Instagram removes posts linked to Putin rival after Moscow’s demand

File photo showing Russian opposition leader Alexei Navalny speaking after submitting his documents as candidate in the coming presidential elections. (Reuters)
Updated 17 February 2018
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Instagram removes posts linked to Putin rival after Moscow’s demand

MOSCOW: Facebook-owned Instagram has blocked posts in Russia related to bribery allegations made by the country’s prominent opposition leader against leading figures in a YouTube video.
The move follows a demand by the country’s Internet censor that Instagram restrict access to posts on its platform connected to allegations made by Russian opposition leader Alexey Navally, western reports have said.
Navalny, a fierce rival for Russian President Vladimir Putin, posted a video earlier this month, that allegedly shows the billionaire Oleg Deripaska meeting with Russia’s deputy prime minister Sergei Prikhodko aboard a yacht.
The 25-minute video, which has been watched more than five million times, claims that a bribery has taken place.
Navalny accused Instagram of having given in to an “illegal censorship request.” “Shame on you, @instagram!” he added.
Navalny has been barred from standing against President Putin in next month’s election because of a separate corruption conviction, which he says was politically motivated.
Instagram’s response contrasts with that of Google’s YouTube service, which had been ordered to block several clips before the end of Wednesday, but it has taken no such action.
The issue highlights a key debate about the choices US Internet giants, such as Facebook and Google, have to make in order to operate in certain markets.


Duterte ‘seriously considering’ cutting ties with Iceland over UN rights probe

Updated 16 July 2019
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Duterte ‘seriously considering’ cutting ties with Iceland over UN rights probe

  • Iceland spearheaded a resolution that asked the UN’s top human rights body to look into the Philippines' deadly anti-drug crackdown
  • Philippine police have killed more than 6,600 suspected drug dealers in sting operations since Duterte took office in 2016.

MANILA: The Philippine president is “seriously considering” cutting diplomatic ties with Iceland, which spearheaded a resolution that asked the UN’s top human rights body to look into the thousands of deaths of suspects under his anti-drug crackdown.
Presidential spokesman Salvador Panelo told reporters late Monday that the Iceland-initiated resolution which was adopted by the UN Human Rights Council in a vote last week in Geneva showed “how the Western powers are scornful of our sovereign exercise of protecting our people from the scourge of prohibited drugs.”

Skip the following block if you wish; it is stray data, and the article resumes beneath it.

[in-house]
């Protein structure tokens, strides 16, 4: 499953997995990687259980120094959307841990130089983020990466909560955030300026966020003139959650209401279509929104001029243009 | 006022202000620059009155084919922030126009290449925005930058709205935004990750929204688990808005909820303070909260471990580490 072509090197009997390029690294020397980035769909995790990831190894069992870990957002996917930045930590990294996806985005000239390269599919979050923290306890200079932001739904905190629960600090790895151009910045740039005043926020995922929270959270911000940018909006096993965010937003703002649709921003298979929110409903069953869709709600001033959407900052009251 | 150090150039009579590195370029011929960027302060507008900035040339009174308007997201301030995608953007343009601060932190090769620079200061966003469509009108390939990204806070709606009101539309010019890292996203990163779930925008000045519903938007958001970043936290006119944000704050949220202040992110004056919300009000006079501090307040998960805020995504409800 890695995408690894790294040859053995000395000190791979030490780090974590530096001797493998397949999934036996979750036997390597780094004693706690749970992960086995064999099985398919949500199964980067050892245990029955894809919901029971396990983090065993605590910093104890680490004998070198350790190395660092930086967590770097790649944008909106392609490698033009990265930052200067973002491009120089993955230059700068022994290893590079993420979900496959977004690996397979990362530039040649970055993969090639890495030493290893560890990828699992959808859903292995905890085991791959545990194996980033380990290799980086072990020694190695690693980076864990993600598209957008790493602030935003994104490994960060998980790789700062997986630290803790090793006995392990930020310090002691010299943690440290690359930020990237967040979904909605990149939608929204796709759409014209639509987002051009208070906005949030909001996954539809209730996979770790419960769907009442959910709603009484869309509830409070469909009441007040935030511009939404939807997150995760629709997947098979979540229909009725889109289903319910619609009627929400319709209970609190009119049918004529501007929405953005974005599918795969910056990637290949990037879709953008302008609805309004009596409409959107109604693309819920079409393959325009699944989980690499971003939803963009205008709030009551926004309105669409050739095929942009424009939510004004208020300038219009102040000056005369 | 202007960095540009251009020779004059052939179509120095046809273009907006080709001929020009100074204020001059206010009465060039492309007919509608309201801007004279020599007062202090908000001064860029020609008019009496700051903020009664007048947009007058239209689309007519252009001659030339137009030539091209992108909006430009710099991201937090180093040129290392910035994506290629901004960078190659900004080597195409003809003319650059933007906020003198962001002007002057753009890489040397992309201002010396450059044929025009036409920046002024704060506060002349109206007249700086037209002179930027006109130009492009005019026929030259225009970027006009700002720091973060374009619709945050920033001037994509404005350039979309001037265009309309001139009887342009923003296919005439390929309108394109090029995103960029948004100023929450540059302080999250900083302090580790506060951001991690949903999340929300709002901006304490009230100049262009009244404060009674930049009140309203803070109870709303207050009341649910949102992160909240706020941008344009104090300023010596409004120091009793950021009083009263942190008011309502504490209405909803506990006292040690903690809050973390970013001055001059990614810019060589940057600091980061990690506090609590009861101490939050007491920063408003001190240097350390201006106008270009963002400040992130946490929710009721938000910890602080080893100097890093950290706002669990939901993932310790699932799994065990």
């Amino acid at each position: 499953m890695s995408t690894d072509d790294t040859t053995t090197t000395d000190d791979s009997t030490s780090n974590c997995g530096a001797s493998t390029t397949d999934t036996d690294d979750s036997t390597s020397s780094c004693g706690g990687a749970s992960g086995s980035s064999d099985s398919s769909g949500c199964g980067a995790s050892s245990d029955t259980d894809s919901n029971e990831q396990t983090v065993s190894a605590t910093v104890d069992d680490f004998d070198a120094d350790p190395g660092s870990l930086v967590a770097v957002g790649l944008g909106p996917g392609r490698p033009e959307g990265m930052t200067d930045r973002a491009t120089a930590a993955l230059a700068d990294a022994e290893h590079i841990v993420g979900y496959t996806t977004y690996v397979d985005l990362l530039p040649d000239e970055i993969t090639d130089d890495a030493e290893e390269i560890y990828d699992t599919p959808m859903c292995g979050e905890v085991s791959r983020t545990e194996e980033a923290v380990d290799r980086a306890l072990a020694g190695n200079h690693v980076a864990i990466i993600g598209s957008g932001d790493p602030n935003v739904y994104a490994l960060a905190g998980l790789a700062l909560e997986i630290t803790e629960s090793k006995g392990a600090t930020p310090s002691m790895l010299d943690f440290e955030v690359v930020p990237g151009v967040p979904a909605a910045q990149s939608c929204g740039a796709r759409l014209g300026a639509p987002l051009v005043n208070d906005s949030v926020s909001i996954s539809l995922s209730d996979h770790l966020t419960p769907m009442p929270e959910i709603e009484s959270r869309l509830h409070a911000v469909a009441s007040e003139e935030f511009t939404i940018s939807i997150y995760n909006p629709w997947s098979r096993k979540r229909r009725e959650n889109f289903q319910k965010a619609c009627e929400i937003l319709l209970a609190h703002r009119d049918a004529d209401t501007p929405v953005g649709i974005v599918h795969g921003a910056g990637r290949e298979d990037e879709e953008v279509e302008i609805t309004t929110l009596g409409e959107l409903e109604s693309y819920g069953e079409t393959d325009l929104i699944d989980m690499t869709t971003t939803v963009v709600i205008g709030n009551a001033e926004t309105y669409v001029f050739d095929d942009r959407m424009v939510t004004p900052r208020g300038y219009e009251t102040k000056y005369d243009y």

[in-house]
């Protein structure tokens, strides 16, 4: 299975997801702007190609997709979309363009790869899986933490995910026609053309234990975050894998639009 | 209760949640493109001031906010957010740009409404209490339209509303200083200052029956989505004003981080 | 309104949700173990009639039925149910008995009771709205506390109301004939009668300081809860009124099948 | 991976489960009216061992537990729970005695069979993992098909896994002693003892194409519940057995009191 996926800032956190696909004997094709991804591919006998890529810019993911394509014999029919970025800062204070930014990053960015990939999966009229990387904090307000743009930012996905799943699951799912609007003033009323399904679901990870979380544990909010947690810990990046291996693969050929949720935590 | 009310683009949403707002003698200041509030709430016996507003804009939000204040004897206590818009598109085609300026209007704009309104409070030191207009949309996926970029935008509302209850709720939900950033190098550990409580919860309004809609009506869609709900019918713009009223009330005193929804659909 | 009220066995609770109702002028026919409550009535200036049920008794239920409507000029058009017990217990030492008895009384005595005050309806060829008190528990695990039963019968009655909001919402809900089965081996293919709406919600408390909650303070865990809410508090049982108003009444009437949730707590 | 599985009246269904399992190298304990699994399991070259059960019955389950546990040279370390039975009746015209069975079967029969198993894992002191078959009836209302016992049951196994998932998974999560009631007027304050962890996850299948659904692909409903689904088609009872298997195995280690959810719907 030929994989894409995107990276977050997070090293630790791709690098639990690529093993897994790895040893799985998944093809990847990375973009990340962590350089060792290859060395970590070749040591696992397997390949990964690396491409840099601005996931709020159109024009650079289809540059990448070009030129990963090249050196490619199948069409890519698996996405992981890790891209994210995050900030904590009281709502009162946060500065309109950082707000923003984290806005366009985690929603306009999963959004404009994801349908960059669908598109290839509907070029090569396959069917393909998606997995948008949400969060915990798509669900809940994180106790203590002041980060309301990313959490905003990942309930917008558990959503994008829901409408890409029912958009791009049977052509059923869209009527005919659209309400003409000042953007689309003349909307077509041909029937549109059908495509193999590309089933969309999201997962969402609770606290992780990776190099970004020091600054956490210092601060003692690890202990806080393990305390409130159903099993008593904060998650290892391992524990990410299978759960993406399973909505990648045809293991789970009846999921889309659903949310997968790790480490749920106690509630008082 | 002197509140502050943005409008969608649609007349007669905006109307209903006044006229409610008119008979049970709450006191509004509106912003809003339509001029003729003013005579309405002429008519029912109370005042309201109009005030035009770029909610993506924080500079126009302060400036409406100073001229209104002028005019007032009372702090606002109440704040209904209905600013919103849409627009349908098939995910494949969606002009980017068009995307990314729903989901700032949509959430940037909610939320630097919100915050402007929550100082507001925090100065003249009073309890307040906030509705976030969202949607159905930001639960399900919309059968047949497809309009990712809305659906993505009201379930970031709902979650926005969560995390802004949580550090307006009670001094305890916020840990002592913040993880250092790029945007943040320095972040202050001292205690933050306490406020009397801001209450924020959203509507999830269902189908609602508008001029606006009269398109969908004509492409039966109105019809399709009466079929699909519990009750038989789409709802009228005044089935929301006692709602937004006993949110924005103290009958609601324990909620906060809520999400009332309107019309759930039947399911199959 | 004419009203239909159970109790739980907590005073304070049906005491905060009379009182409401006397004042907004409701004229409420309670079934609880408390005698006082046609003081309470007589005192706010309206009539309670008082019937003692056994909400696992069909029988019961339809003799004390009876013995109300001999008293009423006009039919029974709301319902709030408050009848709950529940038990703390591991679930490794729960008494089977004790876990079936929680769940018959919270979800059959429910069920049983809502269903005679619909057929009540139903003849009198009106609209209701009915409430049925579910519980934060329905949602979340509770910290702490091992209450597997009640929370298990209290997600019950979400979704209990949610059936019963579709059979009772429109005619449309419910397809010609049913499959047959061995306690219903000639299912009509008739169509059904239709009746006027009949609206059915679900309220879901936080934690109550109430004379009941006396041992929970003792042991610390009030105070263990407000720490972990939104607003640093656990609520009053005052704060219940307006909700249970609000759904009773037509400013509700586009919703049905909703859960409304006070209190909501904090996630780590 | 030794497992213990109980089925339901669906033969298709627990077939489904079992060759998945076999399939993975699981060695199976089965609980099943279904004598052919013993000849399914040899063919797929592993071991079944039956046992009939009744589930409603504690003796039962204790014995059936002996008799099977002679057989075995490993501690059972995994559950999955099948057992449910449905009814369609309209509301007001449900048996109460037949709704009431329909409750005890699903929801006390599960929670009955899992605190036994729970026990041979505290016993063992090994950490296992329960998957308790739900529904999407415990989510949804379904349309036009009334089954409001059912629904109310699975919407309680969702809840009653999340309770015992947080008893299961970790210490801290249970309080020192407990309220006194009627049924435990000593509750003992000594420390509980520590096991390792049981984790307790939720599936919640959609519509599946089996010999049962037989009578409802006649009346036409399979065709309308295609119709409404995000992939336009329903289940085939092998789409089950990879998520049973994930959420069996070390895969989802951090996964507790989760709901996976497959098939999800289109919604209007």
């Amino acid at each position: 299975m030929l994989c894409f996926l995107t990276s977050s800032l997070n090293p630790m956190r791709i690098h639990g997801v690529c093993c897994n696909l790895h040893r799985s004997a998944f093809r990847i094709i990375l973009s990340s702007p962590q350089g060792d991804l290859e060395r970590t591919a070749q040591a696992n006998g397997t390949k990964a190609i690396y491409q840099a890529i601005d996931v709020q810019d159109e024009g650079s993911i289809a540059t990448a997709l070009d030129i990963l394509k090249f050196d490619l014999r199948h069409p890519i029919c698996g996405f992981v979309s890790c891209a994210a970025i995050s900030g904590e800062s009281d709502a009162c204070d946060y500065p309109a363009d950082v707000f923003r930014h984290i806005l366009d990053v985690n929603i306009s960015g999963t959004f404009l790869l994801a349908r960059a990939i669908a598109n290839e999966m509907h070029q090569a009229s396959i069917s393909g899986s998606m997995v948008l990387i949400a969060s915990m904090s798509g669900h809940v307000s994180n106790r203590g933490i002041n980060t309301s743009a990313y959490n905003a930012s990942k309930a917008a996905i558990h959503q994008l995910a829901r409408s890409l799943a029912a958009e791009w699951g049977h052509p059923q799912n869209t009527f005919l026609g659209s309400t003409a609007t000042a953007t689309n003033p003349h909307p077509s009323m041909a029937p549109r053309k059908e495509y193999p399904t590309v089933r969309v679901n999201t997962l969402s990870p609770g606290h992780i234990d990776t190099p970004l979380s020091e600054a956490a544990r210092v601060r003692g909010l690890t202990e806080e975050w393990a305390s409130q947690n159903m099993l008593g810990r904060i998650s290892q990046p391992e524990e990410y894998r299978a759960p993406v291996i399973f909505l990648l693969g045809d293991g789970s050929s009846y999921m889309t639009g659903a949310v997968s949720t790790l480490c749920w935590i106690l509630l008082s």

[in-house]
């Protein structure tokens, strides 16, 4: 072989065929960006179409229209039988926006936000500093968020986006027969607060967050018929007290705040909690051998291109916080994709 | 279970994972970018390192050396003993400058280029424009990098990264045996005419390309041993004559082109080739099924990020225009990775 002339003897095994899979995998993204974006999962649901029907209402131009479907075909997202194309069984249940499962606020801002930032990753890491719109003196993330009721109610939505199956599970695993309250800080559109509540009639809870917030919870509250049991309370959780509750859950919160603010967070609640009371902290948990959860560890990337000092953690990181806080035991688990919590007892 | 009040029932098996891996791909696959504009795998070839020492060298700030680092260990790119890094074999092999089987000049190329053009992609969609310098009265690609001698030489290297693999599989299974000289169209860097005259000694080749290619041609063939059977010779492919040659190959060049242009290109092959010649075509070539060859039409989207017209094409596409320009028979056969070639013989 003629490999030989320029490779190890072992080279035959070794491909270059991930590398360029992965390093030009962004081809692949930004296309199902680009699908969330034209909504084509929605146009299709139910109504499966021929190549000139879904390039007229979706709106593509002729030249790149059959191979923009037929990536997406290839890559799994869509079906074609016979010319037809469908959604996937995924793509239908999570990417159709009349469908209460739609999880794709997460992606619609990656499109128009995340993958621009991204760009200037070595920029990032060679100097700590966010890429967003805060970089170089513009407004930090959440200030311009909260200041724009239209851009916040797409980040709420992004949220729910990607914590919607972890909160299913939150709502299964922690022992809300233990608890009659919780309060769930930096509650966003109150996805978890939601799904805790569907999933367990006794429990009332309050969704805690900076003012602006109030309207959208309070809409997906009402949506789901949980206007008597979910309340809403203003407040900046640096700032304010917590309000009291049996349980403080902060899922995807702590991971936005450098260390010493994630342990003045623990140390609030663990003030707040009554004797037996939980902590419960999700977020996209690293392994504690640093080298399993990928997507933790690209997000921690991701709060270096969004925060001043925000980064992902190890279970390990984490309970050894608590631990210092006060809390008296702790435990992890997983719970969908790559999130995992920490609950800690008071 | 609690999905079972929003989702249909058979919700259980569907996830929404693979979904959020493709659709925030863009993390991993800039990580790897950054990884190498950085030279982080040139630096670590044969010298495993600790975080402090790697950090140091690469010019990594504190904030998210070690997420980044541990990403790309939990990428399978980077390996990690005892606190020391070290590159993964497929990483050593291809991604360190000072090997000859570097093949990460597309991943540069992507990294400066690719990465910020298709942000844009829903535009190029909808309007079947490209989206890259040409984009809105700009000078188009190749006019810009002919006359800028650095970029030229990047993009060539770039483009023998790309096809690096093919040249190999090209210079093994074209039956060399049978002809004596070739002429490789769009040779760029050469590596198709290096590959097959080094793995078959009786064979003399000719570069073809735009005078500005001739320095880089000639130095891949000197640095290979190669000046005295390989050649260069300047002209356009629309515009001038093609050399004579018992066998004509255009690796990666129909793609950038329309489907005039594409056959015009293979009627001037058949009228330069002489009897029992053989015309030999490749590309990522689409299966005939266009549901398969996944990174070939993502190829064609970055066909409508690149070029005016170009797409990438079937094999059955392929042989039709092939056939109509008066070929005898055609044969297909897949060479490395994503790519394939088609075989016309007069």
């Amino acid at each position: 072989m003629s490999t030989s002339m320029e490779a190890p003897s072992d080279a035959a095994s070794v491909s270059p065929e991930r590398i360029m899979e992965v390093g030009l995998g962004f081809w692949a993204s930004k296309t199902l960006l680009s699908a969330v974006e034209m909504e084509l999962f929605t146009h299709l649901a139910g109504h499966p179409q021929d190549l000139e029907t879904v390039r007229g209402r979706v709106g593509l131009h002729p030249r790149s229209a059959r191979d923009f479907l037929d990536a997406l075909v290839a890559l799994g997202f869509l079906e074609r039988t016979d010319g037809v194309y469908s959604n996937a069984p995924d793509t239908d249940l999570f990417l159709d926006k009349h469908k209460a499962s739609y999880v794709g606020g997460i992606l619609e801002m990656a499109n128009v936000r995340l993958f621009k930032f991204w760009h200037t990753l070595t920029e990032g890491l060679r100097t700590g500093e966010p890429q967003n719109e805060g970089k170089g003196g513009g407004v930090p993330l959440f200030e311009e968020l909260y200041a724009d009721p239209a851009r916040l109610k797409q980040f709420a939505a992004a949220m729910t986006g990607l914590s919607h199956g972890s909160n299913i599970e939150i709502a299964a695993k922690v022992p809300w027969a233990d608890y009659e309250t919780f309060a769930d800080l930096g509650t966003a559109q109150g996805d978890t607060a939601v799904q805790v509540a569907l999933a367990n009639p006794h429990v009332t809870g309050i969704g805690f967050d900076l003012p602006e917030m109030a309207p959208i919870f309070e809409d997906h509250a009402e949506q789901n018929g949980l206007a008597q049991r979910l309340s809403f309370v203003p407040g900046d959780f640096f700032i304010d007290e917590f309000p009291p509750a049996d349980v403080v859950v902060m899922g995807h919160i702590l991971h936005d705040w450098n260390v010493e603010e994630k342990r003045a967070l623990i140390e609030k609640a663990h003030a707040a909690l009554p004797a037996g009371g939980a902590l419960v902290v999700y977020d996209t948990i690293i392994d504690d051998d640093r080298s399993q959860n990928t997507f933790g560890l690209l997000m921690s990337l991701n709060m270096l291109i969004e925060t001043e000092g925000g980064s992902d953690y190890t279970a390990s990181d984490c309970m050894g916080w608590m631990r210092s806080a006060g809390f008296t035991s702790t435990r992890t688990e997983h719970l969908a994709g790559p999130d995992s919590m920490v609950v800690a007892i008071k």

Panelo says President Rodrigo Duterte “is seriously considering cutting diplomatic relations with Iceland” for initiating the “grotesquely one-sided, outrageously narrow, and maliciously partisan” resolution.
Human rights groups, however, have lauded the resolution as crucial to helping end the drug killings and bringing perpetrators to justice.
The Philippines’ highest-ranking lawmaker said on Monday a UN resolution to probe the country’s bloody war on drugs should be ignored, and its chief backer Iceland be investigated instead for human rights abuses in allowing abortion.
“They have more unborn babies that they have aborted or killed. There are more killings in abortion than the drug pushers who are fighting the police,” Senate President Vicente Sotto told ANC news channel.
The Nordic nation lacks moral grounds to lecture the Philippines on human rights, Sotto said. “So we should disregard that resolution.”
His remarks are the latest in a series of comments from lawmakers urging the government to not cooperate after the UN Human Rights Council on Thursday adopted Iceland’s resolution to investigate thousands of deaths under Philippine President Rodrigo Duterte’s anti-drugs campaign.
Police have killed more than 6,600 suspected drug dealers in sting operations since Duterte took office in 2016. Critics and rights group said authorities summarily execute suspects, which the police deny.
“The criminals can fight back, the babies cannot. What human rights are they talking about?” Sotto said, adding that drug dealers that fight back and destroy families lose their human rights.
His comments about abortion echoed those made by incoming Senator Imee Marcos, the daughter of late dictator Ferdinand Marcos.
Rights groups, which hailed the UN vote as a step toward accountability, point out that the bloody anti-narcotics campaign is marked by systematic cover-ups, planted evidence and impunity.
The president’s spokesman on Monday warned countries not to meddle with the state’s affairs.
“All incidents in the war on drugs are tallied, recorded. All they have to do is ask us, not to pre-judge us,” presidential spokesman Spokesman Panelo told a regular news conference. “It behoves them to render respect to a sovereign state.”
Duterte on Friday mocked Iceland as an ice-eating nation without understanding of his country’s problems.